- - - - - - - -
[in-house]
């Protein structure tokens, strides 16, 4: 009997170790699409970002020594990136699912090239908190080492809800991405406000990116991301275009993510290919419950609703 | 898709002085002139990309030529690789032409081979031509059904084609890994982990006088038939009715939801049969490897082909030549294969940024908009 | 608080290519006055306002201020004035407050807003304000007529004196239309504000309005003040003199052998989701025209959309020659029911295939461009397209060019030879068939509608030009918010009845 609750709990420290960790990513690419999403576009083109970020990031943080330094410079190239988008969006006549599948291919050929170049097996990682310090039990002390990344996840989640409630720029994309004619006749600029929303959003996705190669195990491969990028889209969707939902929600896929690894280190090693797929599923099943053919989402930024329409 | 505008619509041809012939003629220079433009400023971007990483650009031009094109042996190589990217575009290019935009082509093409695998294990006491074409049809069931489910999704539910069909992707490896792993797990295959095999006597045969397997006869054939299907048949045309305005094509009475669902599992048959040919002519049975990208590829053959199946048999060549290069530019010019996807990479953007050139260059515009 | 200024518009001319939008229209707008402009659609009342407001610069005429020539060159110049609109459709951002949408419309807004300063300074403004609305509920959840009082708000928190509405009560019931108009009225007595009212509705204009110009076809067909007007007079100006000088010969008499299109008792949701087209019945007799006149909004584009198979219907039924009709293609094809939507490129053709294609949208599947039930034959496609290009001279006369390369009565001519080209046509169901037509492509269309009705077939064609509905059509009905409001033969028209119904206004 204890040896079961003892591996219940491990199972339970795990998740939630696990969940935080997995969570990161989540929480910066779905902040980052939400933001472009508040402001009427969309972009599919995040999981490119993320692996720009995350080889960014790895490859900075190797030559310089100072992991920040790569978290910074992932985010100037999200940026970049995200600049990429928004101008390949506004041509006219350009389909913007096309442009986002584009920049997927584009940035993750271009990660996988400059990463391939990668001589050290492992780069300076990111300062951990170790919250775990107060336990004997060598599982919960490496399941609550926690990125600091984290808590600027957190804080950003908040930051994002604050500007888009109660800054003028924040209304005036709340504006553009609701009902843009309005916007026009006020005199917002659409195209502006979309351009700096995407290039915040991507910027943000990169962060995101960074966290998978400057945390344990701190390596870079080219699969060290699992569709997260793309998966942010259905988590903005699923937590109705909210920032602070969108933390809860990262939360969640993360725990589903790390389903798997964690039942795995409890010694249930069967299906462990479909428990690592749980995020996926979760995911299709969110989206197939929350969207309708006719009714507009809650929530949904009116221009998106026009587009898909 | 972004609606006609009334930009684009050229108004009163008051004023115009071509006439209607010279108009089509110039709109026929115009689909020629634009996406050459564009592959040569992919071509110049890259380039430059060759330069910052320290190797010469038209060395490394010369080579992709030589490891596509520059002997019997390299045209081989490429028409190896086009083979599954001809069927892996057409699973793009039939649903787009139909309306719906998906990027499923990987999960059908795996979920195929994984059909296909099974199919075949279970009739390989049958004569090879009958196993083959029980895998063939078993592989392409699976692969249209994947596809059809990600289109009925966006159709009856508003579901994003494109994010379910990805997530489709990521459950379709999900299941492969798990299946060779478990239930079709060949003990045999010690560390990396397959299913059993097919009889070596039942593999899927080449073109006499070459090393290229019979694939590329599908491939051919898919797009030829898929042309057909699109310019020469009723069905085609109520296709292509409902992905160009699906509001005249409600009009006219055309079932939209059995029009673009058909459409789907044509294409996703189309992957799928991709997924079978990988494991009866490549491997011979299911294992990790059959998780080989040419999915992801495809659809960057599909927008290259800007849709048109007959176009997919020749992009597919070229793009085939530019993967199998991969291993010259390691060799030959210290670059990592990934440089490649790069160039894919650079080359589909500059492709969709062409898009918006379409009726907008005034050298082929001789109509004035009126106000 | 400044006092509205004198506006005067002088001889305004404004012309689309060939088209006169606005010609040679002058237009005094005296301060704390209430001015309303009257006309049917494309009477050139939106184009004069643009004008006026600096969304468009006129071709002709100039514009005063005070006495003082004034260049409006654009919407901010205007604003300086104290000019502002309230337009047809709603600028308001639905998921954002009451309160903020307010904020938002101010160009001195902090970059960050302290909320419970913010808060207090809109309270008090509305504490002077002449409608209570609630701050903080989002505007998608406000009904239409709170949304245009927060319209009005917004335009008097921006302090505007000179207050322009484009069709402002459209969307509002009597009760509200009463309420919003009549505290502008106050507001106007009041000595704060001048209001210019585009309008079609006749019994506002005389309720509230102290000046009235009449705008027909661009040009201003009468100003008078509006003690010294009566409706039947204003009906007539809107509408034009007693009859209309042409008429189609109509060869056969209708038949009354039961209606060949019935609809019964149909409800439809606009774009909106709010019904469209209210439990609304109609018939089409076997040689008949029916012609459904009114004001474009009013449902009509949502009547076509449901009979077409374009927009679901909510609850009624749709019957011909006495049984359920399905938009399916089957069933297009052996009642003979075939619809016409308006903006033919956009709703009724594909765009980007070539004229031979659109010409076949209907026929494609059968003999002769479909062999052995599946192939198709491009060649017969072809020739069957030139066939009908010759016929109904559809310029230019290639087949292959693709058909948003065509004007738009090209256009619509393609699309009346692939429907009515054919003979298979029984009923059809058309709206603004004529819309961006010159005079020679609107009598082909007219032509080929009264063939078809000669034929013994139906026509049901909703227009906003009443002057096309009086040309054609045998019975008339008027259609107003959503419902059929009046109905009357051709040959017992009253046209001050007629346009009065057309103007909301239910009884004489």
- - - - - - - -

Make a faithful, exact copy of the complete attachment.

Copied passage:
[in-house]
């Protein structure tokens, strides 16, 4: 009997170790699409970002020594990136699912090239908190080492809800991405406000990116991301275009993510290919419950609703 | 898709002085002139990309030529690789032409081979031509059904084609890994982990006088038939009715939801049969490897082909030549294969940024908009 | 608080290519006055306002201020004035407050807003304000007529004196239309504000309005003040003199052998989701025209959309020659029911295939461009397209060019030879068939509608030009918010009845 609750709990420290960790990513690419999403576009083109970020990031943080330094410079190239988008969006006549599948291919050929170049097996990682310090039990002390990344996840989640409630720029994309004619006749600029929303959003996705190669195990491969990028889209969707939902929600896929690894280190090693797929599923099943053919989402930024329409 | 505008619509041809012939003629220079433009400023971007990483650009031009094109042996190589990217575009290019935009082509093409695998294990006491074409049809069931489910999704539910069909992707490896792993797990295959095999006597045969397997006869054939299907048949045309305005094509009475669902599992048959040919002519049975990208590829053959199946048999060549290069530019010019996807990479953007050139260059515009 | 200024518009001319939008229209707008402009659609009342407001610069005429020539060159110049609109459709951002949408419309807004300063300074403004609305509920959840009082708000928190509405009560019931108009009225007595009212509705204009110009076809067909007007007079100006000088010969008499299109008792949701087209019945007799006149909004584009198979219907039924009709293609094809939507490129053709294609949208599947039930034959496609290009001279006369390369009565001519080209046509169901037509492509269309009705077939064609509905059509009905409001033969028209119904206004 204890040896079961003892591996219940491990199972339970795990998740939630696990969940935080997995969570990161989540929480910066779905902040980052939400933001472009508040402001009427969309972009599919995040999981490119993320692996720009995350080889960014790895490859900075190797030559310089100072992991920040790569978290910074992932985010100037999200940026970049995200600049990429928004101008390949506004041509006219350009389909913007096309442009986002584009920049997927584009940035993750271009990660996988400059990463391939990668001589050290492992780069300076990111300062951990170790919250775990107060336990004997060598599982919960490496399941609550926690990125600091984290808590600027957190804080950003908040930051994002604050500007888009109660800054003028924040209304005036709340504006553009609701009902843009309005916007026009006020005199917002659409195209502006979309351009700096995407290039915040991507910027943000990169962060995101960074966290998978400057945390344990701190390596870079080219699969060290699992569709997260793309998966942010259905988590903005699923937590109705909210920032602070969108933390809860990262939360969640993360725990589903790390389903798997964690039942795995409890010694249930069967299906462990479909428990690592749980995020996926979760995911299709969110989206197939929350969207309708006719009714507009809650929530949904009116221009998106026009587009898909 | 972004609606006609009334930009684009050229108004009163008051004023115009071509006439209607010279108009089509110039709109026929115009689909020629634009996406050459564009592959040569992919071509110049890259380039430059060759330069910052320290190797010469038209060395490394010369080579992709030589490891596509520059002997019997390299045209081989490429028409190896086009083979599954001809069927892996057409699973793009039939649903787009139909309306719906998906990027499923990987999960059908795996979920195929994984059909296909099974199919075949279970009739390989049958004569090879009958196993083959029980895998063939078993592989392409699976692969249209994947596809059809990600289109009925966006159709009856508003579901994003494109994010379910990805997530489709990521459950379709999900299941492969798990299946060779478990239930079709060949003990045999010690560390990396397959299913059993097919009889070596039942593999899927080449073109006499070459090393290229019979694939590329599908491939051919898919797009030829898929042309057909699109310019020469009723069905085609109520296709292509409902992905160009699906509001005249409600009009006219055309079932939209059995029009673009058909459409789907044509294409996703189309992957799928991709997924079978990988494991009866490549491997011979299911294992990790059959998780080989040419999915992801495809659809960057599909927008290259800007849709048109007959176009997919020749992009597919070229793009085939530019993967199998991969291993010259390691060799030959210290670059990592990934440089490649790069160039894919650079080359589909500059492709969709062409898009918006379409009726907008005034050298082929001789109509004035009126106000 | 400044006092509205004198506006005067002088001889305004404004012309689309060939088209006169606005010609040679002058237009005094005296301060704390209430001015309303009257006309049917494309009477050139939106184009004069643009004008006026600096969304468009006129071709002709100039514009005063005070006495003082004034260049409006654009919407901010205007604003300086104290000019502002309230337009047809709603600028308001639905998921954002009451309160903020307010904020938002101010160009001195902090970059960050302290909320419970913010808060207090809109309270008090509305504490002077002449409608209570609630701050903080989002505007998608406000009904239409709170949304245009927060319209009005917004335009008097921006302090505007000179207050322009484009069709402002459209969307509002009597009760509200009463309420919003009549505290502008106050507001106007009041000595704060001048209001210019585009309008079609006749019994506002005389309720509230102290000046009235009449705008027909661009040009201003009468100003008078509006003690010294009566409706039947204003009906007539809107509408034009007693009859209309042409008429189609109509060869056969209708038949009354039961209606060949019935609809019964149909409800439809606009774009909106709010019904469209209210439990609304109609018939089409076997040689008949029916012609459904009114004001474009009013449902009509949502009547076509449901009979077409374009927009679901909510609850009624749709019957011909006495049984359920399905938009399916089957069933297009052996009642003979075939619809016409308006903006033919956009709703009724594909765009980007070539004229031979659109010409076949209907026929494609059968003999002769479909062999052995599946192939198709491009060649017969072809020739069957030139066939009908010759016929109904559809310029230019290639087949292959693709058909948003065509004007738009090209256009619509393609699309009346692939429907009515054919003979298979029984009923059809058309709206603004004529819309961006010159005079020679609107009598082909007219032509080929009264063939078809000669034929013994139906026509049901909703227009906003009443002057096309009086040309054609045998019975008339008027259609107003959503419902059929009046109905009357051709040959017992009253046209001050007629346009009065057309103007909301239910009884004489």